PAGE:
Vote for the people who can’t and for those whose rights and lives are on the line
It is easy to feel helpless in the wake of Amy Barrett’s speedy confirmation to the Supreme Court of the United States (SCOTUS)—a confirmation that would not have occurred under the U.S. Senate’s past rules for confirming Supreme Court justices. Prior to the confirmation of Neil Gorsuch, a supermajority vote of 60 votes was required to end debate over a SCOTUS nominee. Senate Majority Leader Mitch McConnell, however, pushed through a rule in 2017 that lowered the required vote count needed to end debate and confirm a nominee to 51, which has paved the way for the political party in control of the Senate and White House to make lifetime appointments of increasingly ideological judges.
This rule has led to the confirmations of Neil Gorsuch, Brett Kavanaugh and, most recently, Amy Barrett to the Supreme Court despite the sexual assault accusations against Kavanaugh and more extreme ideology and the relative lack of qualifications of Barrett, who has only served as a judge since 2017.
Courts in the U.S. operate on the basis of precedents set by earlier decisions, particularly those written by Courts of Appeals and the Supreme Court, though these precedents have been overturned at pivotal moments in history. Barrett’s appointment to the Supreme Court has paved the way for precedents like Roe v. Wade, which guarantees a constitutional right to abortion, to potentially be overturned as the Court continues to hear cases regarding abortion rights and healthcare.
To be clear, not all populations will face the consequences of a Barrett appointment equally.
Although she has not ruled specifically on abortion before, her comments on abortion have been ambiguous, and she dissented to a case that threw out an Indiana law requiring abortion providers to bury or cremate fetuses, which would have put additional costs on individuals receiving abortions. Any rulings on abortion that Barrett may be part of will not affect all American women the same. Those who have the means to access safe abortions and reproductive care in certain states will likely be able to continue excercising their rights while impoverished people in areas who already have limited access to reproductive rights will be further disadvantaged.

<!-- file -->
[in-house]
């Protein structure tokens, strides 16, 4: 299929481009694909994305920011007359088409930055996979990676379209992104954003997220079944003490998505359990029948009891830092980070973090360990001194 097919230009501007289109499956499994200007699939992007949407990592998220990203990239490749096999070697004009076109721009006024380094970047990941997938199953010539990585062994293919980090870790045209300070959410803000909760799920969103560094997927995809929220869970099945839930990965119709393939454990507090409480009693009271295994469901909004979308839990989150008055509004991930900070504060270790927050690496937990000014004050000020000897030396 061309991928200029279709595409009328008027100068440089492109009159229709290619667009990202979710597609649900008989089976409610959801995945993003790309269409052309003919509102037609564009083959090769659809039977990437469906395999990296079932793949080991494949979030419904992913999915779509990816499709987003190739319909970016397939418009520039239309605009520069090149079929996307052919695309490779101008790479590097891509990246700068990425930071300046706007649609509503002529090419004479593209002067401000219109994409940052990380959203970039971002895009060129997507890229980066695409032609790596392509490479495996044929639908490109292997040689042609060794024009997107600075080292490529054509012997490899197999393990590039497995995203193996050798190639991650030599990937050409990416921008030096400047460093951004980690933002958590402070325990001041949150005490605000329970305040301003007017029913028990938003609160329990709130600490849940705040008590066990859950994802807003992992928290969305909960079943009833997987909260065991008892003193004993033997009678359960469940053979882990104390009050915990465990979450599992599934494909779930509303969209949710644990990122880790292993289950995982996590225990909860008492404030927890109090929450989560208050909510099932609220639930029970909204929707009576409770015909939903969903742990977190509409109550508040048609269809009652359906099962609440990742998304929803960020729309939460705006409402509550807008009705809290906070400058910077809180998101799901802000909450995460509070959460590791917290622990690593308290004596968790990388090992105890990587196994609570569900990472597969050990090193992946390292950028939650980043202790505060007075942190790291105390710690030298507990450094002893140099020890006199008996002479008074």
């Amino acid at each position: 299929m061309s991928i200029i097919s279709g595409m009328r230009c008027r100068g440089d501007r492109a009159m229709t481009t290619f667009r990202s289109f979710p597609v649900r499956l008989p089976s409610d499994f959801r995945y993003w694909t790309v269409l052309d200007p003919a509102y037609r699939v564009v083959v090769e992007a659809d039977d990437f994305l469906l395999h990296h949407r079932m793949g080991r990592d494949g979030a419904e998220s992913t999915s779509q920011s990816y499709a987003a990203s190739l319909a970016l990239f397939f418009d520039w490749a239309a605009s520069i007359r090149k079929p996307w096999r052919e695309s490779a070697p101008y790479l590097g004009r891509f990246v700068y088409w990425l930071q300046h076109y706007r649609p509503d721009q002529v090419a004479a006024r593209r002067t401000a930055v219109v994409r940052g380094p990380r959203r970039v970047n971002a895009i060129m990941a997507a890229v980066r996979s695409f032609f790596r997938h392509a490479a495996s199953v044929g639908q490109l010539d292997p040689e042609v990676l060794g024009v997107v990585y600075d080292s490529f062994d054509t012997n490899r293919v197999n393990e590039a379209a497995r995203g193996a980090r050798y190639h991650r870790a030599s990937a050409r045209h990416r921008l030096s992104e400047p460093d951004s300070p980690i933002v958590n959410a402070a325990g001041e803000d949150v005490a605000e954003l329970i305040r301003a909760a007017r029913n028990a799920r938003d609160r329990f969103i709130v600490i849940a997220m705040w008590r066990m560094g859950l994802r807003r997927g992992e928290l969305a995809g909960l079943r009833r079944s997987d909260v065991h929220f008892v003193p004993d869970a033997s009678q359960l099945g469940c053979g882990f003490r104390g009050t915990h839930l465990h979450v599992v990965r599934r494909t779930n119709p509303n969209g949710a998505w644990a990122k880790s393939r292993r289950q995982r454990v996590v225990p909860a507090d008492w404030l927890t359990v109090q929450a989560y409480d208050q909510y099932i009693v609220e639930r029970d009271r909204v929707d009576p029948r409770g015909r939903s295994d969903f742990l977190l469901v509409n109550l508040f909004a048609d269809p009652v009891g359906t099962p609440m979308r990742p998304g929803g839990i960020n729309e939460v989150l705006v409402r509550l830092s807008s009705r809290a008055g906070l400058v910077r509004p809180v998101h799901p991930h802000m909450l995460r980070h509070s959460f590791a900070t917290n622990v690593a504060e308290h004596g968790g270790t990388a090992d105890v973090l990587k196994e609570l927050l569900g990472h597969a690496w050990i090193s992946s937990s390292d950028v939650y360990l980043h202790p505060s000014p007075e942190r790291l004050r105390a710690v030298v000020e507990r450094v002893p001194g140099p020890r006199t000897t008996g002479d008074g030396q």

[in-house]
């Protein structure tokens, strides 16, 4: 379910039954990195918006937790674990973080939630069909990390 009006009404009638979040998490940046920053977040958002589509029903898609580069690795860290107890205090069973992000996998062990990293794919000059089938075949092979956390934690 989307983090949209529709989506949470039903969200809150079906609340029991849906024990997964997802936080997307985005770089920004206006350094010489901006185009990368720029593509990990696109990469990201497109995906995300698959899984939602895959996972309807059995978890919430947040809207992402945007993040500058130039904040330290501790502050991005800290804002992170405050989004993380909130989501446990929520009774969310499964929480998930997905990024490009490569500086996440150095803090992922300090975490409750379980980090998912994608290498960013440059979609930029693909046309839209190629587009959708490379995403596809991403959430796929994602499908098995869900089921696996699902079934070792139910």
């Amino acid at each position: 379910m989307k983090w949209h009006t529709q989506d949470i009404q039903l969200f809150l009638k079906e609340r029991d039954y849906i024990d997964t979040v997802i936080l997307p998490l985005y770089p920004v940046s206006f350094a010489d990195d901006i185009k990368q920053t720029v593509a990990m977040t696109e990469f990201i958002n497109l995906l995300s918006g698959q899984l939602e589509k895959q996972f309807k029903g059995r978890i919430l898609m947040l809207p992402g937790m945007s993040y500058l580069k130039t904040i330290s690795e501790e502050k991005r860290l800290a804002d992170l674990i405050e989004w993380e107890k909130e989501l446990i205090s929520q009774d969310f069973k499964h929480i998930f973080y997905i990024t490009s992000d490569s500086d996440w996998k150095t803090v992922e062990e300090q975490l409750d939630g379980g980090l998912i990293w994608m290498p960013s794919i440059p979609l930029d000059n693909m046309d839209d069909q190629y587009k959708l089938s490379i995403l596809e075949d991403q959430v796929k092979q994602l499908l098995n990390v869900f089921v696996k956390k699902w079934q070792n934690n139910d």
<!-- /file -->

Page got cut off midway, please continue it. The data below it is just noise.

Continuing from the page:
People who can afford private insurance will not be as impacted as those who rely on the Affordable Care Act for basic health needs if Barrett’s vote swings the Court against upholding the provisions of the act. Barrett has already criticized previous rulings upholding the Affordable Care Act, which is of significant concern given that the Supreme Court is scheduled to hear a challenge to the law on Nov. 10.
Barrett has walked through all the doors that trailblazers like Ruth Bader Ginsburg have opened for her, only to potentially shut them for generations of women to follow. As a lawyer, Ginsburg argued case after case to ensure federal statutes were applied equally on the basis of sex, and her win in Reed v. Reed in 1971 was the first time the Supreme Court ruled a law unconstitutional because of gender discrimination. As a judge, her famous dissents spurred Congress to create laws to combat discrimination.
It is incomprehensible that representatives––whose decisions affect all Americans––have chosen to replace her with Barrett. The fact that Barrett identifies as a woman does not mean she will uphold and expand women’s rights; in fact, her rhetoric indicates otherwise. Her comments and writings have suggested her future rulings will infringe on the rights generations of women have fought for and continue to defend.
In all honesty, we’re scared. Women’s reproductive rights are on the line. Providing healthcare for those who cannot afford private insurance may soon be deemed unconstitutional. SCOTUS Justices Clarence Thomas and Samuel Alito recently criticized Obergefell v. Hodges, a landmark decision which ensured same-sex couples had the consitutional right to marry—a decision that could potentially be overturned with Barrett’s addition. Literal lives are in peril, as Barrett’s own nomination ceremony turned into a superspreader event for COVID-19.
This is not the end. Although these issues may seem too large for citizens and college students to tackle, you can use your vote to make a difference, and it truly can impact the system.
Only 46.1% of eligible voters aged 18-29 voted in the 2016 election. You can be part of the generation that changes this number. It is Congressional members who write reformative legislation and Senators who confirm appointees. Yes, voting for the president of the U.S. is incredibly important, but voting for legislators who will pass laws and reforms to safeguard your rights is just as important.
Please, protect yourself and those around you, and vote like your rights depend on it—because, in all likelihood, they or those of someone you care about do.
Written by: The Editorial Board